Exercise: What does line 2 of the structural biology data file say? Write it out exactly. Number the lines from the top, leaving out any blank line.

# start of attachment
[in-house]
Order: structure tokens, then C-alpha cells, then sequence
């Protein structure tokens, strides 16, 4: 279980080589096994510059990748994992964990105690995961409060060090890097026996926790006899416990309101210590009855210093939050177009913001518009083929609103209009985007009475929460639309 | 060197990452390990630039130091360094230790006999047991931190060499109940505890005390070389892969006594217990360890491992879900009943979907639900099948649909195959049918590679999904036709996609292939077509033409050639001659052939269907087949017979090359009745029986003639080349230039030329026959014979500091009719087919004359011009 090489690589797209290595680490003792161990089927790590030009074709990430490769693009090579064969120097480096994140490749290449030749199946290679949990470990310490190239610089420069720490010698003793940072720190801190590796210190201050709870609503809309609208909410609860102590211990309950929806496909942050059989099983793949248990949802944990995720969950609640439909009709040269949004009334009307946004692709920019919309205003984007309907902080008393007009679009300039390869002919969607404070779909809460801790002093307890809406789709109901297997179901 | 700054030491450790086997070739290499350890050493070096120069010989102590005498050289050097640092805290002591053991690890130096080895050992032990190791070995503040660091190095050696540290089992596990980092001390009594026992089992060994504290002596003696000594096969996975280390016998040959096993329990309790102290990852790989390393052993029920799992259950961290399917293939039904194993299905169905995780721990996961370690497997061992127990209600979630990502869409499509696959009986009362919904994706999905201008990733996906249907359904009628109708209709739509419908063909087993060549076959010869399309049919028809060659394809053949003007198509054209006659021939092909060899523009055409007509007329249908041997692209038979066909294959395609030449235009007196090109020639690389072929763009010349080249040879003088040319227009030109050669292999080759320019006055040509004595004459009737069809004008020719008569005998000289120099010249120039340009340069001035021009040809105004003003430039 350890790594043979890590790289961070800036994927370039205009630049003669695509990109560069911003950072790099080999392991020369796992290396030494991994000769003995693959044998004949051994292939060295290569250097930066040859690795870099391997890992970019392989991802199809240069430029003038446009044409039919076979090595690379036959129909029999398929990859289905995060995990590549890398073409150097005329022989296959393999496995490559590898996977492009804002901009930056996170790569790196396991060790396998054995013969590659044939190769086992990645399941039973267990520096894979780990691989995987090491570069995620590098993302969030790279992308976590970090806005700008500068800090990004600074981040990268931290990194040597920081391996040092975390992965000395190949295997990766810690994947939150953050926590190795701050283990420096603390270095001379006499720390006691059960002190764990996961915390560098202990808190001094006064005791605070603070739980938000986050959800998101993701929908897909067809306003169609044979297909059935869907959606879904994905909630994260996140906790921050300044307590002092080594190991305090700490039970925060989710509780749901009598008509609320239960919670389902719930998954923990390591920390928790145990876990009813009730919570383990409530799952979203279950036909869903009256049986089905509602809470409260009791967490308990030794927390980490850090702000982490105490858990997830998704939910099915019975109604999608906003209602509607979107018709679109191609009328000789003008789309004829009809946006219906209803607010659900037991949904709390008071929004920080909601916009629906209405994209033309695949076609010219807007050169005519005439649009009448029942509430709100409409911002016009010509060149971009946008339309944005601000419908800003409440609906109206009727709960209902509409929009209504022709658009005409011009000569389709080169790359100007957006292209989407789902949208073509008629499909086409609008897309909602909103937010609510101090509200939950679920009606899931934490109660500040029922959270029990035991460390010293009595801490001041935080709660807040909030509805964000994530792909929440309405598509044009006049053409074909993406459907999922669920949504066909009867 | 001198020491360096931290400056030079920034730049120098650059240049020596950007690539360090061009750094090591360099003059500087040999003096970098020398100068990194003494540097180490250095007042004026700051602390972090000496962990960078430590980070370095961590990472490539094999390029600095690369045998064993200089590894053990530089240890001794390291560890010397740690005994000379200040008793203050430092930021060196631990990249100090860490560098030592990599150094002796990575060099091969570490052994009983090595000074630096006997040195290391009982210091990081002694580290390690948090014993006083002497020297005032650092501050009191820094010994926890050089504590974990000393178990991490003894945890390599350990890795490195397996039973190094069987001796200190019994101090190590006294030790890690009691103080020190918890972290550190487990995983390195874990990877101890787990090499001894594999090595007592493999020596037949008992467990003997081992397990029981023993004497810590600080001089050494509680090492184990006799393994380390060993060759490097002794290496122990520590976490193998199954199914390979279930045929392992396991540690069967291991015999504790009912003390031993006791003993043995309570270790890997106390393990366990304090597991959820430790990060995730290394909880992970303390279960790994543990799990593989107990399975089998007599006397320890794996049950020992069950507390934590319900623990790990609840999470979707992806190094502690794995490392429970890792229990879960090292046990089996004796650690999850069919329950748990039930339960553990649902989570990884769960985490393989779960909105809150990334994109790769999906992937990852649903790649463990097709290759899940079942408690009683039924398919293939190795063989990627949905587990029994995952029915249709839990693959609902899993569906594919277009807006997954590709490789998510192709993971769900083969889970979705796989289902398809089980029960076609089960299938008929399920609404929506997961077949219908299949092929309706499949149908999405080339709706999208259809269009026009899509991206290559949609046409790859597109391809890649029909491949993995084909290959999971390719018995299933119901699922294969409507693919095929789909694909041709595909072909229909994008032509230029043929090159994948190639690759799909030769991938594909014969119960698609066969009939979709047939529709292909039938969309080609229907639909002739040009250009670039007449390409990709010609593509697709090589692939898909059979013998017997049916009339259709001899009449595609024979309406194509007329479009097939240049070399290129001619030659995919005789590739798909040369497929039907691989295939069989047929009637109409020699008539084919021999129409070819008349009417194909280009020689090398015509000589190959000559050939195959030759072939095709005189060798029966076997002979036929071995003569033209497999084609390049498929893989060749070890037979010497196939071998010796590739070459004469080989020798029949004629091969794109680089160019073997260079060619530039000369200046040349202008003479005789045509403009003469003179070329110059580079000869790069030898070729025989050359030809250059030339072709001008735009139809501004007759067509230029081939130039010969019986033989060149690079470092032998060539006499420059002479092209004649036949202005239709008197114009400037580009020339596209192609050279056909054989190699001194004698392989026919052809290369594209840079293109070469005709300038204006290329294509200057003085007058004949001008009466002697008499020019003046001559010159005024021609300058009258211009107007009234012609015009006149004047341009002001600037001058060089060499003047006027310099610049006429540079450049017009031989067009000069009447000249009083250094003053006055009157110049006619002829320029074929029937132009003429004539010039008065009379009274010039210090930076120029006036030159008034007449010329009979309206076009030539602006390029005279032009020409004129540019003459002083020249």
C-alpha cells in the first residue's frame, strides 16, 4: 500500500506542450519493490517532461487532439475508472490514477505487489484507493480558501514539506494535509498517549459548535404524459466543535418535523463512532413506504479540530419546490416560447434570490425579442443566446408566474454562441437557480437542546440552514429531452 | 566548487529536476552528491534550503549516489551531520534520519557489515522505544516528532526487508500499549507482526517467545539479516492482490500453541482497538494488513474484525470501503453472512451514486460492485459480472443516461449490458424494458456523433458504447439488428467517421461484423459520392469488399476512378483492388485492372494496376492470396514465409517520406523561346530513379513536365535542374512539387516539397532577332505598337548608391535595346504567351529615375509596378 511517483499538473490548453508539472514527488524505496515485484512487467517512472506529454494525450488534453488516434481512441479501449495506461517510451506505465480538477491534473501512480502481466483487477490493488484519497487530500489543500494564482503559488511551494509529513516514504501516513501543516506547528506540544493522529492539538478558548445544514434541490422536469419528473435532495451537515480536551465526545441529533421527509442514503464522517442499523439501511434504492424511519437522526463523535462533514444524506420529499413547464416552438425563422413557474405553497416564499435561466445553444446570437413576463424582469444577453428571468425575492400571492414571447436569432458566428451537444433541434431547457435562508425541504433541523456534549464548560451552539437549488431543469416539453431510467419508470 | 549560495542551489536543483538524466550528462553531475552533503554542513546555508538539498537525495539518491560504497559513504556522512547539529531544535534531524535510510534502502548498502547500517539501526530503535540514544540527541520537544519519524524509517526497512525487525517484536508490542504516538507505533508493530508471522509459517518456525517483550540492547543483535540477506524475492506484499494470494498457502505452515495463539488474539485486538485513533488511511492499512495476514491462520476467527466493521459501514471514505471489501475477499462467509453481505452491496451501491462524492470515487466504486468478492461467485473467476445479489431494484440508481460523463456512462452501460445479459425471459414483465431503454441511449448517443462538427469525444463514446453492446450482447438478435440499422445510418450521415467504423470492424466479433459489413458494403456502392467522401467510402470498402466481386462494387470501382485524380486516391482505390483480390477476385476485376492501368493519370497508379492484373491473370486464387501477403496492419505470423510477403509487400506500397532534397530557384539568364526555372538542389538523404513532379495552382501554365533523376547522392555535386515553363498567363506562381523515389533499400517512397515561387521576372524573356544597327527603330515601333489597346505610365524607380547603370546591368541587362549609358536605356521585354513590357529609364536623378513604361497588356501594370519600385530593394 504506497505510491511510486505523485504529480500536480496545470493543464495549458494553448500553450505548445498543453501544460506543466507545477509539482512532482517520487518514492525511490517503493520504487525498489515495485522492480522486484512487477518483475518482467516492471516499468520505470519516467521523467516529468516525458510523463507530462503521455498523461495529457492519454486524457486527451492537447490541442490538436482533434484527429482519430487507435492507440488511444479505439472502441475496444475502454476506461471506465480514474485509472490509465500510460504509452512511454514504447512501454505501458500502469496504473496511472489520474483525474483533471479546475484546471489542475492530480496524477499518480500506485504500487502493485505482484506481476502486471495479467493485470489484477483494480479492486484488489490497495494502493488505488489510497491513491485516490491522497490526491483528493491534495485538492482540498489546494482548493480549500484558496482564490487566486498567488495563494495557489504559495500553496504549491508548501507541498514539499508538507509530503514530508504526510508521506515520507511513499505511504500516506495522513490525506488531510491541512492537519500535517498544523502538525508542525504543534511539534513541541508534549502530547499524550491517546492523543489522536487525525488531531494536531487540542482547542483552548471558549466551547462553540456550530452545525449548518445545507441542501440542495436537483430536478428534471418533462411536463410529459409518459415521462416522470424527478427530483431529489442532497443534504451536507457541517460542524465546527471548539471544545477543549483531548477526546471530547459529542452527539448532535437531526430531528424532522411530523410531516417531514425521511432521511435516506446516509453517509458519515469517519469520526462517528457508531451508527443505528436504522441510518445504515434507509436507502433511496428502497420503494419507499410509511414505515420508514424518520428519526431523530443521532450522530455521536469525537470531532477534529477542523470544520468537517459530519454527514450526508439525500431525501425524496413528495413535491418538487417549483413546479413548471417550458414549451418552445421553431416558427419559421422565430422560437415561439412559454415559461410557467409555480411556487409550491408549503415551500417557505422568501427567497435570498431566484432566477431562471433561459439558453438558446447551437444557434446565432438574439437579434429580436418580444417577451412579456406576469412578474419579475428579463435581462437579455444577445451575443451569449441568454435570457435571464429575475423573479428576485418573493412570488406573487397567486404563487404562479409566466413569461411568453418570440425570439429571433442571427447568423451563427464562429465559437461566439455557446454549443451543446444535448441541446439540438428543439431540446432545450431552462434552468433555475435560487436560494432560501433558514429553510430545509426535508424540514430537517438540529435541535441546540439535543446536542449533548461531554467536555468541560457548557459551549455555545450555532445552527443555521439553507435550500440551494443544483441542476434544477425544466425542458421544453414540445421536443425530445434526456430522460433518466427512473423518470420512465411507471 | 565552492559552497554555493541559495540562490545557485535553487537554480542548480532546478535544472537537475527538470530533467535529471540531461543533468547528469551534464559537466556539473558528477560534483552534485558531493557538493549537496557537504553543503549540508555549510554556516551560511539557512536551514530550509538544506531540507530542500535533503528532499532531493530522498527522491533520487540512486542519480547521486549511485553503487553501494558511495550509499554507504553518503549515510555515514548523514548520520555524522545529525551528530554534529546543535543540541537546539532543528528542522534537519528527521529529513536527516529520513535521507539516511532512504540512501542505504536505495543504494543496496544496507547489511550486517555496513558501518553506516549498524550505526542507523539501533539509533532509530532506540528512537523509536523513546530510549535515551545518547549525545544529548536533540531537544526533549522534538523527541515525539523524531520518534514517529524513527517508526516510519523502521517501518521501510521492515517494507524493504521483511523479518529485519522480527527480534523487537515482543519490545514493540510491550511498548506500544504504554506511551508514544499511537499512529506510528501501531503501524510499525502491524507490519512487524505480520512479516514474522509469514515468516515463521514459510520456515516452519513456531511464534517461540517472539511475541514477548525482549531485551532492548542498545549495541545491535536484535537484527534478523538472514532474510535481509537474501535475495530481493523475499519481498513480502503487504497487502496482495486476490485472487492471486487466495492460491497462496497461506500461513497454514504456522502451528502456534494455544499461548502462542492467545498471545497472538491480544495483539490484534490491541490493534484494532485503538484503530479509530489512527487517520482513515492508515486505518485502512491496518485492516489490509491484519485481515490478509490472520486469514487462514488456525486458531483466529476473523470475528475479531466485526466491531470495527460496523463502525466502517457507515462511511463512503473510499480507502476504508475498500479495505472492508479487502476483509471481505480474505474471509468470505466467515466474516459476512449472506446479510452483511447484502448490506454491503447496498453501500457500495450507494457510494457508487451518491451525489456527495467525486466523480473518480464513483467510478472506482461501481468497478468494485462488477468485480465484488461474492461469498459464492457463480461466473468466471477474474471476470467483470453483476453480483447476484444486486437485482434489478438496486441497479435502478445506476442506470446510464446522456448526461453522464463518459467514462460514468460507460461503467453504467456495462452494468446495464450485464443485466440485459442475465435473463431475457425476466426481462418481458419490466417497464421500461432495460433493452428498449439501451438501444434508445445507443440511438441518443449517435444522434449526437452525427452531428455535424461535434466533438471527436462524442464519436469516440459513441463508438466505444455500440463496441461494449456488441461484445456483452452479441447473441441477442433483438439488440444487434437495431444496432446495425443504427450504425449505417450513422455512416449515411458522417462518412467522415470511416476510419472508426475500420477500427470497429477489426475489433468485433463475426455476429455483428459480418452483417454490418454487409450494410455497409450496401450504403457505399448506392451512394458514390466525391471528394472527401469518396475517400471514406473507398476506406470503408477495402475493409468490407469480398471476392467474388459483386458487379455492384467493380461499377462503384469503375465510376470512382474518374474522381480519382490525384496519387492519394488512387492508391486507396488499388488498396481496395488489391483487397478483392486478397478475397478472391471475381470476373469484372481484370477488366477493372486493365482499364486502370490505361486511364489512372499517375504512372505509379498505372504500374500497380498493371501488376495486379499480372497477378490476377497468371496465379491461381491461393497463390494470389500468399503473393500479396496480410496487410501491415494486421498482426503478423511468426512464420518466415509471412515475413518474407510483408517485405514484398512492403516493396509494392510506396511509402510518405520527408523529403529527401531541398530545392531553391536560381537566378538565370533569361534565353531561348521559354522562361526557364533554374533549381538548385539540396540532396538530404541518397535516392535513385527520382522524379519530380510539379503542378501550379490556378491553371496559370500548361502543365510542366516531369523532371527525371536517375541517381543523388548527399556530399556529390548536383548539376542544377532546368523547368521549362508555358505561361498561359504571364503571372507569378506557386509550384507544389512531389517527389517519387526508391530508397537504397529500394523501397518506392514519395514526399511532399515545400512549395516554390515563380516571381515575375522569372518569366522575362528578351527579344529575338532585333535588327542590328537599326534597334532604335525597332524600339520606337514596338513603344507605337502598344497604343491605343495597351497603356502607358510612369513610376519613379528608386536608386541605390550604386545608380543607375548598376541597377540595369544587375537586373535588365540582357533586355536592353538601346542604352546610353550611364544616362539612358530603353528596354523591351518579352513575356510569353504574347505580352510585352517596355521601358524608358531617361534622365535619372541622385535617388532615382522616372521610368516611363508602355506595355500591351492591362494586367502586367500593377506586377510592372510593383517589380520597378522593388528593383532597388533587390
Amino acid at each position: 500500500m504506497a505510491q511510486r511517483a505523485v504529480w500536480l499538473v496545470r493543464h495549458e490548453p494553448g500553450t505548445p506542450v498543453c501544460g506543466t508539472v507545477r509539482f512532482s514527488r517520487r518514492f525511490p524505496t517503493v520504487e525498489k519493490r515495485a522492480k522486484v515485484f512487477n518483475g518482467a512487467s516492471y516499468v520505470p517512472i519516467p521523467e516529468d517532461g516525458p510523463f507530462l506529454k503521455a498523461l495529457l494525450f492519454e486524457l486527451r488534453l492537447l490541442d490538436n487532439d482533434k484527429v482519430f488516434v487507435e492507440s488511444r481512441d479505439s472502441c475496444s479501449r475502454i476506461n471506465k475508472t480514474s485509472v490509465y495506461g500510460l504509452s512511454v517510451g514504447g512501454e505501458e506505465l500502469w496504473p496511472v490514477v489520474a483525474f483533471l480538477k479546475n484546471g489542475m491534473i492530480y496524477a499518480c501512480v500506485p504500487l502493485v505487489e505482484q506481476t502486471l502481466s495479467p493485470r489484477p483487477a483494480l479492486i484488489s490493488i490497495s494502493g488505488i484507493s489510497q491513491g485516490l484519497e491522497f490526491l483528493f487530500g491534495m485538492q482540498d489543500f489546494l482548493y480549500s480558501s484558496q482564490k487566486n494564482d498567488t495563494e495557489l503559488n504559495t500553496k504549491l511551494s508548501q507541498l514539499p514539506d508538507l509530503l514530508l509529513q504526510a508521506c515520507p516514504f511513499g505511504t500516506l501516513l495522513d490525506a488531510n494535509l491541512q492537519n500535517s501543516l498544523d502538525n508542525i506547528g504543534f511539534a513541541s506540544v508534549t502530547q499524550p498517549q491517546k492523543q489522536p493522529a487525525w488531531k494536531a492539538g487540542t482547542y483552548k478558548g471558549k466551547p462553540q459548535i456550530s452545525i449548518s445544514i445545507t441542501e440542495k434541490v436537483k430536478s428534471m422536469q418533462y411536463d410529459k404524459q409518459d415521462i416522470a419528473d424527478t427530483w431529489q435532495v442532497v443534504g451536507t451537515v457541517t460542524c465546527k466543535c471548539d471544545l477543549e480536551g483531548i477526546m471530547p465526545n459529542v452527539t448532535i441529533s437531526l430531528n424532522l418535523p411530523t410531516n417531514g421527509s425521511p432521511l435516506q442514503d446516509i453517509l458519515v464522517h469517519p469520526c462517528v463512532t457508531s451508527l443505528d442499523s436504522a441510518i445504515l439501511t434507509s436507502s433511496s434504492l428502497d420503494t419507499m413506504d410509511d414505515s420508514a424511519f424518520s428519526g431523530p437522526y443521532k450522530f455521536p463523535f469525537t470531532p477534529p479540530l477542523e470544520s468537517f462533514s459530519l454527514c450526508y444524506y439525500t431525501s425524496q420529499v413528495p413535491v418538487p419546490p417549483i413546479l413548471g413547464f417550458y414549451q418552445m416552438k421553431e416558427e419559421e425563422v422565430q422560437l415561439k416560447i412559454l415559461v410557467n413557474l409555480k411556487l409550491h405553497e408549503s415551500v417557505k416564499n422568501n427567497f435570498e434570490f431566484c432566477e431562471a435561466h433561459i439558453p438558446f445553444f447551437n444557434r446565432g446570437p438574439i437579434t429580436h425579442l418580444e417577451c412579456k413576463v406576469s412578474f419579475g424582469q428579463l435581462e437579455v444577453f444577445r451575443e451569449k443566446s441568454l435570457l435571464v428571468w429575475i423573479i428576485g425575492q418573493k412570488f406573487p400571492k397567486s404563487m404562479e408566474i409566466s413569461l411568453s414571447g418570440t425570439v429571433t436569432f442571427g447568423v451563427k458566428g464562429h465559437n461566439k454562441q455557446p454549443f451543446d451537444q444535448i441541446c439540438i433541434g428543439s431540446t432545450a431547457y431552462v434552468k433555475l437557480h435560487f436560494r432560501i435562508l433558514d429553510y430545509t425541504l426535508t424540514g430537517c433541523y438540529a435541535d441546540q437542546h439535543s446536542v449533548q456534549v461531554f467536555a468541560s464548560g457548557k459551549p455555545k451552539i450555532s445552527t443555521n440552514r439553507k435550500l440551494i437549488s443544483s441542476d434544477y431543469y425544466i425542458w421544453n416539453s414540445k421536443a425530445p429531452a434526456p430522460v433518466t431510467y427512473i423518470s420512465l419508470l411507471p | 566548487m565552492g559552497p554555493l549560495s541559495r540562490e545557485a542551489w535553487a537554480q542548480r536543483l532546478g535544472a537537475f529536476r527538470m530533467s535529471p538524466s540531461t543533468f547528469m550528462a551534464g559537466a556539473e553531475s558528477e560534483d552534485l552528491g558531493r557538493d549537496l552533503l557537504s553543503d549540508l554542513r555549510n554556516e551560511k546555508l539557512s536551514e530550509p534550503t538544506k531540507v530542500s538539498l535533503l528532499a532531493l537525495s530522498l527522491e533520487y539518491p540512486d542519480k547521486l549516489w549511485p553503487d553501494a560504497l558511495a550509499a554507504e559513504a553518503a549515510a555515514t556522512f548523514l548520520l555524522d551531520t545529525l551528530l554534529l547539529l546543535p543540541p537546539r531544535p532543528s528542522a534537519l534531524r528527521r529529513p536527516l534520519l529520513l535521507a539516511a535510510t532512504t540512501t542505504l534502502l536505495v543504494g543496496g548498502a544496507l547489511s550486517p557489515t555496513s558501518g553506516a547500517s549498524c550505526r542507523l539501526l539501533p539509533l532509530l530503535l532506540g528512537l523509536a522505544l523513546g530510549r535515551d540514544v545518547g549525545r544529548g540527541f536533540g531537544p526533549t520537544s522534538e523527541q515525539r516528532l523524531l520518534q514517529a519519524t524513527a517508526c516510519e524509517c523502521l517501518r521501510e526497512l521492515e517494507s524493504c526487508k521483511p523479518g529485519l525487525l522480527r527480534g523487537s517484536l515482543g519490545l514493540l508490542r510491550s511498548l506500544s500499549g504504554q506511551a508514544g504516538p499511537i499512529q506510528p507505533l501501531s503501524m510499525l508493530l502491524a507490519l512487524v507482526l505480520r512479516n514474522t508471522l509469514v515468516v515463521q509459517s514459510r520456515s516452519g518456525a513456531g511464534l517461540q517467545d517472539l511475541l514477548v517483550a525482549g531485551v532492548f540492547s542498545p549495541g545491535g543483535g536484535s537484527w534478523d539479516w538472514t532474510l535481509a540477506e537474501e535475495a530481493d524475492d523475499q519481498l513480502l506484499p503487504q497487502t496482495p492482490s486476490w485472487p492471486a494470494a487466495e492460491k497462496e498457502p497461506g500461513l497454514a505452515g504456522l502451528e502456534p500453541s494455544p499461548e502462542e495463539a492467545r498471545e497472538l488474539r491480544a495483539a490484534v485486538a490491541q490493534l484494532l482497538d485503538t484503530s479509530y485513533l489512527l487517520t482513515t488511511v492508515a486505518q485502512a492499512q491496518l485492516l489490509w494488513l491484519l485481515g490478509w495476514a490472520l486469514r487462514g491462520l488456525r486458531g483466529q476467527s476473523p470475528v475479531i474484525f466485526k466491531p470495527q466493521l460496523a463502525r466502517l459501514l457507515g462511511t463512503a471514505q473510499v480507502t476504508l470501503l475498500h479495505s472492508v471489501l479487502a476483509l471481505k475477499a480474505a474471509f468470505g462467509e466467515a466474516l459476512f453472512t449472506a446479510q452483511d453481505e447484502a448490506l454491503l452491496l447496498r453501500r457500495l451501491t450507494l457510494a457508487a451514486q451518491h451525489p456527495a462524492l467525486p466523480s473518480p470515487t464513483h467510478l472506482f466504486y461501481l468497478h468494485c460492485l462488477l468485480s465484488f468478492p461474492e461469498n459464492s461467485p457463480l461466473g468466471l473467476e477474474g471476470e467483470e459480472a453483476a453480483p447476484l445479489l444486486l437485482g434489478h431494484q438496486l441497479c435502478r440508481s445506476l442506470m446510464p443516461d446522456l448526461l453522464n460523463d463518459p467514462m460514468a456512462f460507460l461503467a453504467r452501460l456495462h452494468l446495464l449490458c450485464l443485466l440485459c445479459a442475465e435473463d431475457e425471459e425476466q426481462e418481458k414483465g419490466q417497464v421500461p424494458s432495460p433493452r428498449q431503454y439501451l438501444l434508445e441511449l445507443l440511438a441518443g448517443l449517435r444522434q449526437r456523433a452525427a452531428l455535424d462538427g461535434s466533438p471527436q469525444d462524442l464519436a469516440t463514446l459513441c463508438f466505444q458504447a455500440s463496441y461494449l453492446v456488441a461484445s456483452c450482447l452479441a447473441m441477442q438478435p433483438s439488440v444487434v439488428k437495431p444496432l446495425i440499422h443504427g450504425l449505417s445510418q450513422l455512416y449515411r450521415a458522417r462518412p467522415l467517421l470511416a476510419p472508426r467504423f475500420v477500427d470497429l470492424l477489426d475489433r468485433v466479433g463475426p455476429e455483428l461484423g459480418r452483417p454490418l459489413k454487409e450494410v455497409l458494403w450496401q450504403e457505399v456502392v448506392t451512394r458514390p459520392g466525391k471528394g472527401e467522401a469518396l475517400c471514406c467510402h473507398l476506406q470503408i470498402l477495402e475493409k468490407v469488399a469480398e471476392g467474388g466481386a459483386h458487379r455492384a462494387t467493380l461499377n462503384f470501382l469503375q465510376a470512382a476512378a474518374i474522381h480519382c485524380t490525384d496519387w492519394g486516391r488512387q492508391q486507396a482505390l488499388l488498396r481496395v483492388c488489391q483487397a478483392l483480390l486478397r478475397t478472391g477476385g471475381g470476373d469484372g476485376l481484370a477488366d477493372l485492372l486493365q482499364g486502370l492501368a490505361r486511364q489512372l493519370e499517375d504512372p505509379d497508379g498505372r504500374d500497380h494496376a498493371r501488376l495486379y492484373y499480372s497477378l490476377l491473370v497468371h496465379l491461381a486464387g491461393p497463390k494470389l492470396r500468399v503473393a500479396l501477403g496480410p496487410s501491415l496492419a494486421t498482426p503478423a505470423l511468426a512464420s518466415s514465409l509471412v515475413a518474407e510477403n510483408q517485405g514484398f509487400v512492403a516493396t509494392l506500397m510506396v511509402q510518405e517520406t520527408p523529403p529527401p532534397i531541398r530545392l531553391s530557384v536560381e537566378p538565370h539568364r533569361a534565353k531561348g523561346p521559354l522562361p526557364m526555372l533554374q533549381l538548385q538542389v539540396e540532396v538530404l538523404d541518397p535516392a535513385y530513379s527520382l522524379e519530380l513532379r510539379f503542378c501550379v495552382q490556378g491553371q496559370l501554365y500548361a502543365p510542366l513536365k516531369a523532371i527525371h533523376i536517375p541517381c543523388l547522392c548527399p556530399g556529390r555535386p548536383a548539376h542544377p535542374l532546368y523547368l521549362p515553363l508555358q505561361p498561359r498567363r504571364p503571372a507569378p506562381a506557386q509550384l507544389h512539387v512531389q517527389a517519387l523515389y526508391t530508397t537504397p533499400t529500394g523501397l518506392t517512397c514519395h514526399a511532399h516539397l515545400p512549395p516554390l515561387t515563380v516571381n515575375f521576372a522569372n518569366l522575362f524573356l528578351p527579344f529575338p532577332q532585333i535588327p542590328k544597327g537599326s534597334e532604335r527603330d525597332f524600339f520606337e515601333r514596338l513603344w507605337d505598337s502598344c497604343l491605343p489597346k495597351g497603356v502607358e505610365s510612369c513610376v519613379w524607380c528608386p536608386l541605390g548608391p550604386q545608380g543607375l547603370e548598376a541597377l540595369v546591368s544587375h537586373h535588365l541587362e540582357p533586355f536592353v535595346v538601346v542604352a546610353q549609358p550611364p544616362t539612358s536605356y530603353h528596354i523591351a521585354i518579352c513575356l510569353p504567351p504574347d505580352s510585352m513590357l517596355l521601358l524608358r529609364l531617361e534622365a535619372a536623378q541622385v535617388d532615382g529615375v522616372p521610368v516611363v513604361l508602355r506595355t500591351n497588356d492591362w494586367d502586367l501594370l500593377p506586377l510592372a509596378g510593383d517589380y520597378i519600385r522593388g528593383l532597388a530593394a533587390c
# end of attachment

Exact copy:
Order: structure tokens, then C-alpha cells, then sequence